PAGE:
Well, that’s what Shakespeare might be asking if he was still alive. Indeed, it is the question on many a budding author’s lips. As a freelance book editor, authors I work with often ask the question: should I self-publish or look for a traditional publisher? The simple answer is that it depends on who you are as an author and what you want for your book, which is … not that simple really.
Have no fear. This is your no-sense guide to publishing vs. self-publishing. Having worked in-house for a book publisher for several years and as a freelancer supporting writers who have gone down both routes, I’ll lay out the pros and cons of both options here from an insider’s perspective, so you can decide what’s best for you.
While self-publishing was considered a dirty word just a decade or so ago, it’s now a viable option for many authors. With the dramatic rise of self-publishing platforms since 2000, an increasing number of authors are choosing to self-publish,
The advantages of self-publishing are, broadly speaking, publish what you want, fast, and keep most of your profits. It sounds ideal, doesn’t it? The disadvantages, however, are that you’re going it alone, trying to promote the book yourself, against a swathe of others in the same boat, so your chances of “success” in terms of money, fame, or recognition are limited.
To find a publisher:
Traditional publishing has existed the 1400s, and it’s the dream of many writers to gain a contract with a book publisher, see their book on the shelf of a book store, with that little penguin adorning the spine.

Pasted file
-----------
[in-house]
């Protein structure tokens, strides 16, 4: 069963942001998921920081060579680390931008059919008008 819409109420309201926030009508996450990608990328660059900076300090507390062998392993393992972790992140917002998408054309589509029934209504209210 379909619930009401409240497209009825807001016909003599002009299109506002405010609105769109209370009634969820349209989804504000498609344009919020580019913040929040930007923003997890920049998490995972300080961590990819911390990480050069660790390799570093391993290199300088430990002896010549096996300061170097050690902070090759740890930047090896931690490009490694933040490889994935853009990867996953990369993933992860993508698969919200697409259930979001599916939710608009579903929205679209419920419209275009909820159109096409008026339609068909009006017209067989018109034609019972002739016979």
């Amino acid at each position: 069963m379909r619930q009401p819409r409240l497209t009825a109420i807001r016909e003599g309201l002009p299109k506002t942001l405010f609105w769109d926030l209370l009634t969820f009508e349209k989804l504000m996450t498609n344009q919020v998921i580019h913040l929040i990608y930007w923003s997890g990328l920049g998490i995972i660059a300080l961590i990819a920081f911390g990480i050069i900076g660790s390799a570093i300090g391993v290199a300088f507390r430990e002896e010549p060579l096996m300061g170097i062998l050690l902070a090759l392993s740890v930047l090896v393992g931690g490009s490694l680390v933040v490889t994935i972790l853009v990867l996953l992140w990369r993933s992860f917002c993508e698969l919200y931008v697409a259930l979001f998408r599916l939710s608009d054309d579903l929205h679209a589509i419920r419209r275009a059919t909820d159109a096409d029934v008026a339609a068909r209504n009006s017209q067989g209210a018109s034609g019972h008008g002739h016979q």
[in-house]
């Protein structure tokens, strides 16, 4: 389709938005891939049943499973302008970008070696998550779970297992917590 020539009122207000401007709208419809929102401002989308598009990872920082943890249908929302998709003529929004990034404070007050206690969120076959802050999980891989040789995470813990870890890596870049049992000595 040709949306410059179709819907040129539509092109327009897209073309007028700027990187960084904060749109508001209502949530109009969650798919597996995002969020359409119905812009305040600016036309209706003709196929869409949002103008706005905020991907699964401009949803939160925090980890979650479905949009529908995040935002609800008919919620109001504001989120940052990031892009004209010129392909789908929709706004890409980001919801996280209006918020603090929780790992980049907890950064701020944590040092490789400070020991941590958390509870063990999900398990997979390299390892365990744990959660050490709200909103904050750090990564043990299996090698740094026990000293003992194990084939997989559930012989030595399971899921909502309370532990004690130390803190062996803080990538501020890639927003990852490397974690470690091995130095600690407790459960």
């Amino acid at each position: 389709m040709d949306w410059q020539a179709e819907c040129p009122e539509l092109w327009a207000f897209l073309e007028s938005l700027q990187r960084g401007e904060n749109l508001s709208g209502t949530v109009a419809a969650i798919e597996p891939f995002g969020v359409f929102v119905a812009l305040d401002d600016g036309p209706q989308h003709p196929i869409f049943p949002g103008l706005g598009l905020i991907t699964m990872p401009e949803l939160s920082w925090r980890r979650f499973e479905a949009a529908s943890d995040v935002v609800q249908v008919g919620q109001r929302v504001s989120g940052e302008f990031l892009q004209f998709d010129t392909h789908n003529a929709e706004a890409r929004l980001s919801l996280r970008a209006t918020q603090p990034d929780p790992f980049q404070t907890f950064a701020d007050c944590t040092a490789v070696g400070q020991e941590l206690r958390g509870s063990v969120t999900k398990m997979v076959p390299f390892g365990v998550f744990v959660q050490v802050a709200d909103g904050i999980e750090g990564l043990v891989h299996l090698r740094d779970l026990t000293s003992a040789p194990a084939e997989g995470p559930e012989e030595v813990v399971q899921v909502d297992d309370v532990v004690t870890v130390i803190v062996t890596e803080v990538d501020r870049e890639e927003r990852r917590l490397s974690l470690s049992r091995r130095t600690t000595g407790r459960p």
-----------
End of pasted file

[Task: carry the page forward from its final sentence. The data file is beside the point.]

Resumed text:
The advantages of getting a traditional publisher on board are the support team that will help make your book a success, from the editorial team who will add polish to your book to the marketing team who will promote it—not to mention designers, illustrators, reviewers, distributors, printers, and so on. The publisher will get your book in book shops, where it is likely to sell more copies. The disadvantages are that you may have to go through months of editorial processes, agree to changes that you may not want, and keep a much smaller percentage of the profits.
Money, money, money…
So, on that note, let’s talk dough. With a traditional publisher, you can expect to receive around 15% of the profits, while the bigger chunk is split between the publisher, book seller, and printers. Publishers may offer an “advance” to cover some of your costs up front, which can potentially be thousands and enable you to take time off work to write the book. But when it comes to sales, if your book doesn’t sell well, you’re likely to end up with little more than pocket change as royalties. If the book is a best seller, you could be handing in your notice and making a living off your book.
With self-publishing, you can keep around 70-80% of the profits, but you may sell less copies overall without a publisher to market the book, and you may have a lower starting price than a publisher would. Just check out the number of books selling for 99p on Kindle. To make up for the lack of an advance, you can apply for “crowdfunding”, where individuals who are interested in the project will pay towards it. But you’ll also be responsible for paying for your editor, proofreader, graphic designer, and marketer, which can wrack up costs. The average author makes less than £500 from self-published books.
Fame and notoriety!
If you hope to see your books on the shelves in Waterstones, that’s only going happen if you have a publisher to get it there. Most big shops simply don’t sell self-published fiction, so you’re likely to only see your book on a web page or e-reader.
If it’s good old-fashioned fame you’re after, then I’m afraid the answer is largely the same. While a few authors have gone from self-published to super famous, such as E.L. James, these authors are still in the minority.